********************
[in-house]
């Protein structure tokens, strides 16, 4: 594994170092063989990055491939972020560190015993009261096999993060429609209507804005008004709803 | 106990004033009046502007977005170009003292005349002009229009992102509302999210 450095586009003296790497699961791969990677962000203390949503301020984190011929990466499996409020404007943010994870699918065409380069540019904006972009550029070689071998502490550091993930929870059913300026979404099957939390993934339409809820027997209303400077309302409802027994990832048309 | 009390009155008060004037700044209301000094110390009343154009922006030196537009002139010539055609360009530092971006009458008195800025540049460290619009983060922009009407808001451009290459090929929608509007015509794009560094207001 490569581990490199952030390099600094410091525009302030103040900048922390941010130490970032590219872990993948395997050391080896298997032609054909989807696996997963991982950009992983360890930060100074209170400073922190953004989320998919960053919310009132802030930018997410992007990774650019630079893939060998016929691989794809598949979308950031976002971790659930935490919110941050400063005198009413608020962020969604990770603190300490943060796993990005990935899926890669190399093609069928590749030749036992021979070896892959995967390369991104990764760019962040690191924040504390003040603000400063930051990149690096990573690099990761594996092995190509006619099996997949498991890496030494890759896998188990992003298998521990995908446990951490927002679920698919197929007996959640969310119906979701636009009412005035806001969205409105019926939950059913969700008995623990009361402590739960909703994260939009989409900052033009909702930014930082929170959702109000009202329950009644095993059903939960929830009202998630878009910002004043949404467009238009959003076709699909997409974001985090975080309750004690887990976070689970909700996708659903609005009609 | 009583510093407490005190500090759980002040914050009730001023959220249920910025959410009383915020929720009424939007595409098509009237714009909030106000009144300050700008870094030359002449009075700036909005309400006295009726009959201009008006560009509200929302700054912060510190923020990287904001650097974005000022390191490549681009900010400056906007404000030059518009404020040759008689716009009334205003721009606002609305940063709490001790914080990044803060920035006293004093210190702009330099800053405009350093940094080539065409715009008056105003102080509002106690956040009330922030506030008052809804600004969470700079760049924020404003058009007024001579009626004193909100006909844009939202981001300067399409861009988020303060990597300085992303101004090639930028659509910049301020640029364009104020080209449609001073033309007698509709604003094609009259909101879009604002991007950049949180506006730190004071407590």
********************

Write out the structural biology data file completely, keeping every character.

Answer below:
[in-house]
């Protein structure tokens, strides 16, 4: 594994170092063989990055491939972020560190015993009261096999993060429609209507804005008004709803 | 106990004033009046502007977005170009003292005349002009229009992102509302999210 450095586009003296790497699961791969990677962000203390949503301020984190011929990466499996409020404007943010994870699918065409380069540019904006972009550029070689071998502490550091993930929870059913300026979404099957939390993934339409809820027997209303400077309302409802027994990832048309 | 009390009155008060004037700044209301000094110390009343154009922006030196537009002139010539055609360009530092971006009458008195800025540049460290619009983060922009009407808001451009290459090929929608509007015509794009560094207001 490569581990490199952030390099600094410091525009302030103040900048922390941010130490970032590219872990993948395997050391080896298997032609054909989807696996997963991982950009992983360890930060100074209170400073922190953004989320998919960053919310009132802030930018997410992007990774650019630079893939060998016929691989794809598949979308950031976002971790659930935490919110941050400063005198009413608020962020969604990770603190300490943060796993990005990935899926890669190399093609069928590749030749036992021979070896892959995967390369991104990764760019962040690191924040504390003040603000400063930051990149690096990573690099990761594996092995190509006619099996997949498991890496030494890759896998188990992003298998521990995908446990951490927002679920698919197929007996959640969310119906979701636009009412005035806001969205409105019926939950059913969700008995623990009361402590739960909703994260939009989409900052033009909702930014930082929170959702109000009202329950009644095993059903939960929830009202998630878009910002004043949404467009238009959003076709699909997409974001985090975080309750004690887990976070689970909700996708659903609005009609 | 009583510093407490005190500090759980002040914050009730001023959220249920910025959410009383915020929720009424939007595409098509009237714009909030106000009144300050700008870094030359002449009075700036909005309400006295009726009959201009008006560009509200929302700054912060510190923020990287904001650097974005000022390191490549681009900010400056906007404000030059518009404020040759008689716009009334205003721009606002609305940063709490001790914080990044803060920035006293004093210190702009330099800053405009350093940094080539065409715009008056105003102080509002106690956040009330922030506030008052809804600004969470700079760049924020404003058009007024001579009626004193909100006909844009939202981001300067399409861009988020303060990597300085992303101004090639930028659509910049301020640029364009104020080209449609001073033309007698509709604003094609009259909101879009604002991007950049949180506006730190004071407590």